U.S. drugmaker Alexion ($ALXN) will build its first biologics plant outside the U.S. in Ireland, spending more than $500 million and adding 200 jobs when it is operational in 2019. The facility will be at a site in Dublin where the maker of rare disease drug Soliris is already erecting a logistics operation.
The drugmaker is seeking approval for the project from local authorities and, if granted, expects the €450 million ($506 million) 20,000-square-meter (215,278-square-foot) plant to take four years to complete.
"Alexion is pleased to progress the development of our College Park facility with a significant expansion that will now include our first biologics manufacturing facility outside the United States," Julie O'Neill, EVP of Global Operations for Alexion, said in a statement. Martin Shanahan, CEO of the Ireland Development Agency, called Alexion's new plant "one of the largest investments in healthcare in the history of the Irish state."
The manufacturing facility will actually be Alexion's third project in the tax-friendly country. It is investing €75 million ($84 million) in its Global Supply Chain HQ in Dublin, where it will have laboratories, packaging and warehousing operations. That project is expected to be operational by year-end. It also is spending €55 million ($62 million) to convert two buildings it bought in 2013 from Irish drugmaker Alkermes ($ALKS) into a vial fill-finish operation in Athlone about 125 km west of Dublin. It has about 170 workers in Ireland now, but says by the end of 2016, its workforce there will be about 300.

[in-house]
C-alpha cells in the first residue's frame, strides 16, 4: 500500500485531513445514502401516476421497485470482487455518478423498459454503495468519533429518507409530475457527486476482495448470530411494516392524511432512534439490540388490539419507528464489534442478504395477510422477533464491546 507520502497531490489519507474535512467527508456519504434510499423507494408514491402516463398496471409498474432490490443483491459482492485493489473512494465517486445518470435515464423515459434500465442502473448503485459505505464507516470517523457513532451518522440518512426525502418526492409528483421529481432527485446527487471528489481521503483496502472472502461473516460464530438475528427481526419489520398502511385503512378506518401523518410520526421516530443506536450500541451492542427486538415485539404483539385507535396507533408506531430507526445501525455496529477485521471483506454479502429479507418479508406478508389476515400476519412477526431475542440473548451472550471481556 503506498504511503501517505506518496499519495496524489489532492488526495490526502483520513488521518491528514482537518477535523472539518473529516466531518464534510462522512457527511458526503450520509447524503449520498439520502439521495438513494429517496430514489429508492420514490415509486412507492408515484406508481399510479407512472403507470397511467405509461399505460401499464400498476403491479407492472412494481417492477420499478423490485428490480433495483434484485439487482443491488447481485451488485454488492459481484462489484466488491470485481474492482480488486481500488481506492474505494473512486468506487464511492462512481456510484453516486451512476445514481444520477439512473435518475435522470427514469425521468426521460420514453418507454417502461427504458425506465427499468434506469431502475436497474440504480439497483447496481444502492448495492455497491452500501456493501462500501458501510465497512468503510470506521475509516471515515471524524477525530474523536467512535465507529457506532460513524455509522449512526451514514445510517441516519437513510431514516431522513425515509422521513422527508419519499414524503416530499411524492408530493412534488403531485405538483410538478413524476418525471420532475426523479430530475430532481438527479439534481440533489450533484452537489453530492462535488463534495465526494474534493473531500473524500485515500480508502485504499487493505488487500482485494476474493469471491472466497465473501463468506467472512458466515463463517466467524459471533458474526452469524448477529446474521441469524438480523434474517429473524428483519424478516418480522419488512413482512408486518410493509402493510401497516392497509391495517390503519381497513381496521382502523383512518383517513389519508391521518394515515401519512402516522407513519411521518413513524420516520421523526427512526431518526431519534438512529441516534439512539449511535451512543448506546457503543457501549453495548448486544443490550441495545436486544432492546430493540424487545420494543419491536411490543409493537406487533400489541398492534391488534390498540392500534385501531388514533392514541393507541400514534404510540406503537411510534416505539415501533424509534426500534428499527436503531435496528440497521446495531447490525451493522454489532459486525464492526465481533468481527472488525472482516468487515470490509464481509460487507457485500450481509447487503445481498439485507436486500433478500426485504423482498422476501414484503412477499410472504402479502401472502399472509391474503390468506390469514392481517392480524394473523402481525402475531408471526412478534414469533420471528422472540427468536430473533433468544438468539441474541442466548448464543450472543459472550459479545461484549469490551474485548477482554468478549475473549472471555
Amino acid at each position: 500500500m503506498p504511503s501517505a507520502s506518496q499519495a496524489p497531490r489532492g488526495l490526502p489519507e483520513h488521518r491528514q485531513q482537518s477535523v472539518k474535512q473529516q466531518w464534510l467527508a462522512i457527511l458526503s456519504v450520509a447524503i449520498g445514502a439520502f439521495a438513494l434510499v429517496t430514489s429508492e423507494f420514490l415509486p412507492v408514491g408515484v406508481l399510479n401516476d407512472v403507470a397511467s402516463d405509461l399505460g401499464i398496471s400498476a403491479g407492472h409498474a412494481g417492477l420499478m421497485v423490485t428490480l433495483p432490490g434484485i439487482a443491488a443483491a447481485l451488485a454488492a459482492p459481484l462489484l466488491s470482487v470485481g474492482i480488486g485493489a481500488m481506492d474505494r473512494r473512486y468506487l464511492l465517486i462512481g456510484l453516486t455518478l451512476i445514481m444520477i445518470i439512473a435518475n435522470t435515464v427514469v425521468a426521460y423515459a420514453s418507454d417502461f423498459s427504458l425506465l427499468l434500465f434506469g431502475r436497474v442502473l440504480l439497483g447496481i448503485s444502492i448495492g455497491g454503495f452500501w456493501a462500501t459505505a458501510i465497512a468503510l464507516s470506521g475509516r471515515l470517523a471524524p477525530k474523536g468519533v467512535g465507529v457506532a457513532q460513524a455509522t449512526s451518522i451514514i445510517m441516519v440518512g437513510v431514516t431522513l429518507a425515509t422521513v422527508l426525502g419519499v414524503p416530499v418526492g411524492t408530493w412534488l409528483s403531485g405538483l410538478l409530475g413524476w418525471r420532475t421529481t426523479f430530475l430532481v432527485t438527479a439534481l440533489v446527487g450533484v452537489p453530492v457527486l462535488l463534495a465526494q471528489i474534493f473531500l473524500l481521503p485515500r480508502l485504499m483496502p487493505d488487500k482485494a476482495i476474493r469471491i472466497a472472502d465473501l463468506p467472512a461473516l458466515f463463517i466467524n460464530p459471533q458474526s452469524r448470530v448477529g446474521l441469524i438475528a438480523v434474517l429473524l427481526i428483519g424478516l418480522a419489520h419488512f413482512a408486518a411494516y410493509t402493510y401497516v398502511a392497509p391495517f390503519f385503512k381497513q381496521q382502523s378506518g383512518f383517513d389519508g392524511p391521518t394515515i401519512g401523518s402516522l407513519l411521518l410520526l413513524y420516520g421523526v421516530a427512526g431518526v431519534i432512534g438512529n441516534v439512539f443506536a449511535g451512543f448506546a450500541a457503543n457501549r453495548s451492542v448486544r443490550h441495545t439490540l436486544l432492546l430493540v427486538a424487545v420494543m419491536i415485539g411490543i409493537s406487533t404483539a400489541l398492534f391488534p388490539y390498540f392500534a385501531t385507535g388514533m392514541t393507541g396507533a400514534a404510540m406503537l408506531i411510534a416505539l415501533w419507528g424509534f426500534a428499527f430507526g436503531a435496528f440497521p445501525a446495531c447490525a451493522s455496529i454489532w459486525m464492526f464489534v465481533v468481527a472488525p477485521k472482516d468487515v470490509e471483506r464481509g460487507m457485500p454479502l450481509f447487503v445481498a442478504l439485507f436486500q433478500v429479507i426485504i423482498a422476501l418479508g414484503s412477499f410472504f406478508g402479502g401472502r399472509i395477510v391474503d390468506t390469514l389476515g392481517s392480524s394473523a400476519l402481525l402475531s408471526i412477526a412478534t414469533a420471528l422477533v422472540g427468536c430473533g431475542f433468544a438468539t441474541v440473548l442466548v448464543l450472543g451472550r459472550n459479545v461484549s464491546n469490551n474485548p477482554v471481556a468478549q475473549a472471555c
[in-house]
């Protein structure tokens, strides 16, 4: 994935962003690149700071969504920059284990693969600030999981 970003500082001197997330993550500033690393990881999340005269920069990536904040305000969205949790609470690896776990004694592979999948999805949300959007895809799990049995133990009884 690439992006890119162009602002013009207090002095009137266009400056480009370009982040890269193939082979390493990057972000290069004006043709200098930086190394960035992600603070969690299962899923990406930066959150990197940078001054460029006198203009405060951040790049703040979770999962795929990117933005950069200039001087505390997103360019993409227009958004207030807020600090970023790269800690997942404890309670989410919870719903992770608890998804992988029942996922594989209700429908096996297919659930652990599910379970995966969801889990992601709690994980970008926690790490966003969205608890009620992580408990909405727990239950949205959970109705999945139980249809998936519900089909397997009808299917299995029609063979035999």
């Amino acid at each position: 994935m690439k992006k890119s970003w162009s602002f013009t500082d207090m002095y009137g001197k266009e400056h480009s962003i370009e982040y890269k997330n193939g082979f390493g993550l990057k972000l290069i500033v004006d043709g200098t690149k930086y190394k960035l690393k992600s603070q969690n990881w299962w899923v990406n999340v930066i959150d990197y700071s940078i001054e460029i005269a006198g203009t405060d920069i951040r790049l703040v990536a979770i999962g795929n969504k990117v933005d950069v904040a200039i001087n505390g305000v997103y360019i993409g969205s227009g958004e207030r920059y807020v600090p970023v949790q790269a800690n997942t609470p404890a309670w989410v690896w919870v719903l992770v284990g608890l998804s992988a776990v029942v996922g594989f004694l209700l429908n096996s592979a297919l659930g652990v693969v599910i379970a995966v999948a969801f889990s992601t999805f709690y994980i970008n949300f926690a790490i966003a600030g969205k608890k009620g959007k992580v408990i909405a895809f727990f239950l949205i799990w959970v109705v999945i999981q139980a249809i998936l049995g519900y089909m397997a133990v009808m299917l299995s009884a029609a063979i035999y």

The company is, of course, partly motivated by the tax benefits, which shaved about 5% off of Alexion's tax rate after it established its Irish credentials two years ago. Tax savings have been the draw for any number of drugmakers, like Tarrytown, NY-based Regeneron ($REGN), which is spending $300 million to convert a former Dell computer plant in Limerick into a drug manufacturing facility slated to have about 300 workers.
Alexion is also adding to its manufacturing network in the U.S. with its $8.4 billion deal last week to buy Lexington, MA-based Synageva BioPharma to get its hands on its late-stage drug Kanuma (sebelipase alfa), which is designed to treat lethal cases of early onset lysosomal acid lipase deficiency, an inherited disease that often kills infants in a matter of months. With Synageva, it also got three facilities and Synageva's proprietary manufacturing technology, known as the expression platform, which it describes as an integrated system of proprietary vectors that can be used to produce proteins with humanlike glycosylation patterns.
- here's the Ireland announcement